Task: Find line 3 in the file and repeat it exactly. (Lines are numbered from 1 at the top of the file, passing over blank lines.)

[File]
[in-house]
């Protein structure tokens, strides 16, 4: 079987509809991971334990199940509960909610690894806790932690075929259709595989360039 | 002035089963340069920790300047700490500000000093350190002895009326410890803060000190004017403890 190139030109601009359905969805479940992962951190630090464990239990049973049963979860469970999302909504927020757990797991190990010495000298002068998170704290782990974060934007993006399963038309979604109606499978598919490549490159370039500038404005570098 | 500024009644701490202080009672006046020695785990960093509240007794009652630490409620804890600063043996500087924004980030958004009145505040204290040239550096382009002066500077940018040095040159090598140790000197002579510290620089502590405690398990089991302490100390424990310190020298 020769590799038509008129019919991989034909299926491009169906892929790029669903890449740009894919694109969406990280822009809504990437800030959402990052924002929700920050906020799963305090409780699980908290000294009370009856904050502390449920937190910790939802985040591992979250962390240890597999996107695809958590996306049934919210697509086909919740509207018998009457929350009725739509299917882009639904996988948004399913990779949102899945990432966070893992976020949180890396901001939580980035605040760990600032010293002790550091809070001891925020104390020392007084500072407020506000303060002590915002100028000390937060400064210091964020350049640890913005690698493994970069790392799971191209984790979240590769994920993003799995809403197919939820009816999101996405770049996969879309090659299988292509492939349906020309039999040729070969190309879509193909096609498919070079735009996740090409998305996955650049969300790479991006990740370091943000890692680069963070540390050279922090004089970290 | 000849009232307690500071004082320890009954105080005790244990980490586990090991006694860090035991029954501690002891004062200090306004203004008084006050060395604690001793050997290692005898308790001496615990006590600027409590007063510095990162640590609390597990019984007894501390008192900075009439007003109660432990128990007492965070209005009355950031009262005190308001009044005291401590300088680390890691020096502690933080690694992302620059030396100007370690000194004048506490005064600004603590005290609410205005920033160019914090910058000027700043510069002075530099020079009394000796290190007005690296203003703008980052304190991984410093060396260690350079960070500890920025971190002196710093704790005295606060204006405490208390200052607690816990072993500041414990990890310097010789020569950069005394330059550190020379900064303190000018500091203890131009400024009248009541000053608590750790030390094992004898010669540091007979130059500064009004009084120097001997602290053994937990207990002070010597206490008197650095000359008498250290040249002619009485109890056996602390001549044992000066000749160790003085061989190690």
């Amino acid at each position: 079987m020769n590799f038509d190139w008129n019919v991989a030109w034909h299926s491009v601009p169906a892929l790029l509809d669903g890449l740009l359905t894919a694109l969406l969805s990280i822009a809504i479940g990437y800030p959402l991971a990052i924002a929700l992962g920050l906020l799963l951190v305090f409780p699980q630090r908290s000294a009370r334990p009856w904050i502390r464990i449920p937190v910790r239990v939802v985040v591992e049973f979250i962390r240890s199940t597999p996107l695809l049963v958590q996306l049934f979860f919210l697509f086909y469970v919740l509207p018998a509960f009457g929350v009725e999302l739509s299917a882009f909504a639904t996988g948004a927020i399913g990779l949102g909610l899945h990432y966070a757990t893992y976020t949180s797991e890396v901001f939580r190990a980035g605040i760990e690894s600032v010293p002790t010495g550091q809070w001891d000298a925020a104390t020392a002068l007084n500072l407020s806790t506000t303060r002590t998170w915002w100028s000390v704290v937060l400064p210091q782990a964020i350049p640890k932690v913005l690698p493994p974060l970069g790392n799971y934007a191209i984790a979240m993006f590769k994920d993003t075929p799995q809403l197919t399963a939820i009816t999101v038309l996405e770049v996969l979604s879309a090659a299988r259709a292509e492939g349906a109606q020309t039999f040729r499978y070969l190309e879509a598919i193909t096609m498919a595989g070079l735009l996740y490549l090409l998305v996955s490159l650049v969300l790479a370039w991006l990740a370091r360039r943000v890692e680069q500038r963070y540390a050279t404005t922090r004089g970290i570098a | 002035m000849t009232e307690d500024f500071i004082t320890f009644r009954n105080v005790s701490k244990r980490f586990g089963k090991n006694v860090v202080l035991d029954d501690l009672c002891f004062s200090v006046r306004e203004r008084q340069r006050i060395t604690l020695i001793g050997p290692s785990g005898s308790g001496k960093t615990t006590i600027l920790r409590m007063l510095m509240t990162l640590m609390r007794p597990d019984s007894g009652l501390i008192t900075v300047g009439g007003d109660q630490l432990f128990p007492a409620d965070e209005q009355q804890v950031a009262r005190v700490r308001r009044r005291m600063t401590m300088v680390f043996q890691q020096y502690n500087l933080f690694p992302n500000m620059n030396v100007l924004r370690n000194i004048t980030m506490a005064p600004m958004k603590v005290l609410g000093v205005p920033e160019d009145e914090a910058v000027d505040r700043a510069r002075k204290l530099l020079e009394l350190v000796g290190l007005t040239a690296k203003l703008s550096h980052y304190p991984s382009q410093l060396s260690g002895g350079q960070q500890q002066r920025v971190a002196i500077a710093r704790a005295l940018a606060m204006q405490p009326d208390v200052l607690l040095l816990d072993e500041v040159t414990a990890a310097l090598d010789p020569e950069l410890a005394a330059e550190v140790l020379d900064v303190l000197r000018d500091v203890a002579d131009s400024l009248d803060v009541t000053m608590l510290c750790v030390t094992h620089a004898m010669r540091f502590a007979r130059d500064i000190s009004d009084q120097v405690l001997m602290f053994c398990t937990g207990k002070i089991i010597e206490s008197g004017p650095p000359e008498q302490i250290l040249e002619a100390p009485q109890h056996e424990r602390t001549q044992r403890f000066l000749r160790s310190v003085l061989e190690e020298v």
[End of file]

């Amino acid at each position: 079987m020769n590799f038509d190139w008129n019919v991989a030109w034909h299926s491009v601009p169906a892929l790029l509809d669903g890449l740009l359905t894919a694109l969406l969805s990280i822009a809504i479940g990437y800030p959402l991971a990052i924002a929700l992962g920050l906020l799963l951190v305090f409780p699980q630090r908290s000294a009370r334990p009856w904050i502390r464990i449920p937190v910790r239990v939802v985040v591992e049973f979250i962390r240890s199940t597999p996107l695809l049963v958590q996306l049934f979860f919210l697509f086909y469970v919740l509207p018998a509960f009457g929350v009725e999302l739509s299917a882009f909504a639904t996988g948004a927020i399913g990779l949102g909610l899945h990432y966070a757990t893992y976020t949180s797991e890396v901001f939580r190990a980035g605040i760990e690894s600032v010293p002790t010495g550091q809070w001891d000298a925020a104390t020392a002068l007084n500072l407020s806790t506000t303060r002590t998170w915002w100028s000390v704290v937060l400064p210091q782990a964020i350049p640890k932690v913005l690698p493994p974060l970069g790392n799971y934007a191209i984790a979240m993006f590769k994920d993003t075929p799995q809403l197919t399963a939820i009816t999101v038309l996405e770049v996969l979604s879309a090659a299988r259709a292509e492939g349906a109606q020309t039999f040729r499978y070969l190309e879509a598919i193909t096609m498919a595989g070079l735009l996740y490549l090409l998305v996955s490159l650049v969300l790479a370039w991006l990740a370091r360039r943000v890692e680069q500038r963070y540390a050279t404005t922090r004089g970290i570098a | 002035m000849t009232e307690d500024f500071i004082t320890f009644r009954n105080v005790s701490k244990r980490f586990g089963k090991n006694v860090v202080l035991d029954d501690l009672c002891f004062s200090v006046r306004e203004r008084q340069r006050i060395t604690l020695i001793g050997p290692s785990g005898s308790g001496k960093t615990t006590i600027l920790r409590m007063l510095m509240t990162l640590m609390r007794p597990d019984s007894g009652l501390i008192t900075v300047g009439g007003d109660q630490l432990f128990p007492a409620d965070e209005q009355q804890v950031a009262r005190v700490r308001r009044r005291m600063t401590m300088v680390f043996q890691q020096y502690n500087l933080f690694p992302n500000m620059n030396v100007l924004r370690n000194i004048t980030m506490a005064p600004m958004k603590v005290l609410g000093v205005p920033e160019d009145e914090a910058v000027d505040r700043a510069r002075k204290l530099l020079e009394l350190v000796g290190l007005t040239a690296k203003l703008s550096h980052y304190p991984s382009q410093l060396s260690g002895g350079q960070q500890q002066r920025v971190a002196i500077a710093r704790a005295l940018a606060m204006q405490p009326d208390v200052l607690l040095l816990d072993e500041v040159t414990a990890a310097l090598d010789p020569e950069l410890a005394a330059e550190v140790l020379d900064v303190l000197r000018d500091v203890a002579d131009s400024l009248d803060v009541t000053m608590l510290c750790v030390t094992h620089a004898m010669r540091f502590a007979r130059d500064i000190s009004d009084q120097v405690l001997m602290f053994c398990t937990g207990k002070i089991i010597e206490s008197g004017p650095p000359e008498q302490i250290l040249e002619a100390p009485q109890h056996e424990r602390t001549q044992r403890f000066l000749r160790s310190v003085l061989e190690e020298v």